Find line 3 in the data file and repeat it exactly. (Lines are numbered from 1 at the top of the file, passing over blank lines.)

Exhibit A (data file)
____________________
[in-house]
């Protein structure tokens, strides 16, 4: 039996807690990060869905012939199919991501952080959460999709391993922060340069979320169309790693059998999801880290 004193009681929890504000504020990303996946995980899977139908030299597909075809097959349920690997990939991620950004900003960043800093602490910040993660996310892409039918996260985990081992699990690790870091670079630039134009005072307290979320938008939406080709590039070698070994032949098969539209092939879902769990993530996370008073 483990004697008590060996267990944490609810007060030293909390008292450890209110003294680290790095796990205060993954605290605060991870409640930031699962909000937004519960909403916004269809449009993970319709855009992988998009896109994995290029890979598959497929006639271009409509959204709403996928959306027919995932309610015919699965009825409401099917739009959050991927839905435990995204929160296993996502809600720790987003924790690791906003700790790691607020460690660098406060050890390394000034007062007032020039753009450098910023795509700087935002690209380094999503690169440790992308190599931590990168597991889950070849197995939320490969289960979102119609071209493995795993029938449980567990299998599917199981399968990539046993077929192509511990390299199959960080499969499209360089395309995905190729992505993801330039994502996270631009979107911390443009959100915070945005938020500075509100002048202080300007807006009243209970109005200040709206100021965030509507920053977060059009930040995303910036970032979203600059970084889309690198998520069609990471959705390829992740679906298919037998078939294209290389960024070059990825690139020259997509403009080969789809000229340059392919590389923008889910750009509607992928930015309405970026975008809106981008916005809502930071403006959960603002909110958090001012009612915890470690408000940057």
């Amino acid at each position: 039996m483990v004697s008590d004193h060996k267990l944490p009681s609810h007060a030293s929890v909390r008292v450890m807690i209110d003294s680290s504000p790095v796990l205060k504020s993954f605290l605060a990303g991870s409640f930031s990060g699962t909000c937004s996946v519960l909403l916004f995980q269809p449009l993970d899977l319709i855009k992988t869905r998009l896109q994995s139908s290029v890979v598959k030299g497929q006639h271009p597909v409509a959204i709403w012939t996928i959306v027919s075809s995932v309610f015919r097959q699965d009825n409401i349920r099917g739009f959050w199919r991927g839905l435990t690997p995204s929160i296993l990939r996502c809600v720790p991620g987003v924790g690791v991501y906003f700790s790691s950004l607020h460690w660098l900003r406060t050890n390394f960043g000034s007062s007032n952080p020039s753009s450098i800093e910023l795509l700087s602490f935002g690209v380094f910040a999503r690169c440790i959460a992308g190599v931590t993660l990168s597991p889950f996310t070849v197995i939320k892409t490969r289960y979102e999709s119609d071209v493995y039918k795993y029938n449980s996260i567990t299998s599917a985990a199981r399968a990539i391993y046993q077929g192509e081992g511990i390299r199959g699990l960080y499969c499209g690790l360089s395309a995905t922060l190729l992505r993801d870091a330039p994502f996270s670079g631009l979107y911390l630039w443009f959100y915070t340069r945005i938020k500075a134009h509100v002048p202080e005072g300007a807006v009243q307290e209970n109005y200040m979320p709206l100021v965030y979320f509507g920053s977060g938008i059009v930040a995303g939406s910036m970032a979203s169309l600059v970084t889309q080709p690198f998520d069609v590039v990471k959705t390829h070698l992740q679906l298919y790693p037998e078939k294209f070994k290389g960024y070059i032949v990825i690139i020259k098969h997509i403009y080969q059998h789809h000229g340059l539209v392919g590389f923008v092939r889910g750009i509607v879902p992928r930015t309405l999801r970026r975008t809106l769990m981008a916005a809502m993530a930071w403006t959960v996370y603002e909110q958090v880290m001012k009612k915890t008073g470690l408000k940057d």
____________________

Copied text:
């Amino acid at each position: 039996m483990v004697s008590d004193h060996k267990l944490p009681s609810h007060a030293s929890v909390r008292v450890m807690i209110d003294s680290s504000p790095v796990l205060k504020s993954f605290l605060a990303g991870s409640f930031s990060g699962t909000c937004s996946v519960l909403l916004f995980q269809p449009l993970d899977l319709i855009k992988t869905r998009l896109q994995s139908s290029v890979v598959k030299g497929q006639h271009p597909v409509a959204i709403w012939t996928i959306v027919s075809s995932v309610f015919r097959q699965d009825n409401i349920r099917g739009f959050w199919r991927g839905l435990t690997p995204s929160i296993l990939r996502c809600v720790p991620g987003v924790g690791v991501y906003f700790s790691s950004l607020h460690w660098l900003r406060t050890n390394f960043g000034s007062s007032n952080p020039s753009s450098i800093e910023l795509l700087s602490f935002g690209v380094f910040a999503r690169c440790i959460a992308g190599v931590t993660l990168s597991p889950f996310t070849v197995i939320k892409t490969r289960y979102e999709s119609d071209v493995y039918k795993y029938n449980s996260i567990t299998s599917a985990a199981r399968a990539i391993y046993q077929g192509e081992g511990i390299r199959g699990l960080y499969c499209g690790l360089s395309a995905t922060l190729l992505r993801d870091a330039p994502f996270s670079g631009l979107y911390l630039w443009f959100y915070t340069r945005i938020k500075a134009h509100v002048p202080e005072g300007a807006v009243q307290e209970n109005y200040m979320p709206l100021v965030y979320f509507g920053s977060g938008i059009v930040a995303g939406s910036m970032a979203s169309l600059v970084t889309q080709p690198f998520d069609v590039v990471k959705t390829h070698l992740q679906l298919y790693p037998e078939k294209f070994k290389g960024y070059i032949v990825i690139i020259k098969h997509i403009y080969q059998h789809h000229g340059l539209v392919g590389f923008v092939r889910g750009i509607v879902p992928r930015t309405l999801r970026r975008t809106l769990m981008a916005a809502m993530a930071w403006t959960v996370y603002e909110q958090v880290m001012k009612k915890t008073g470690l408000k940057d």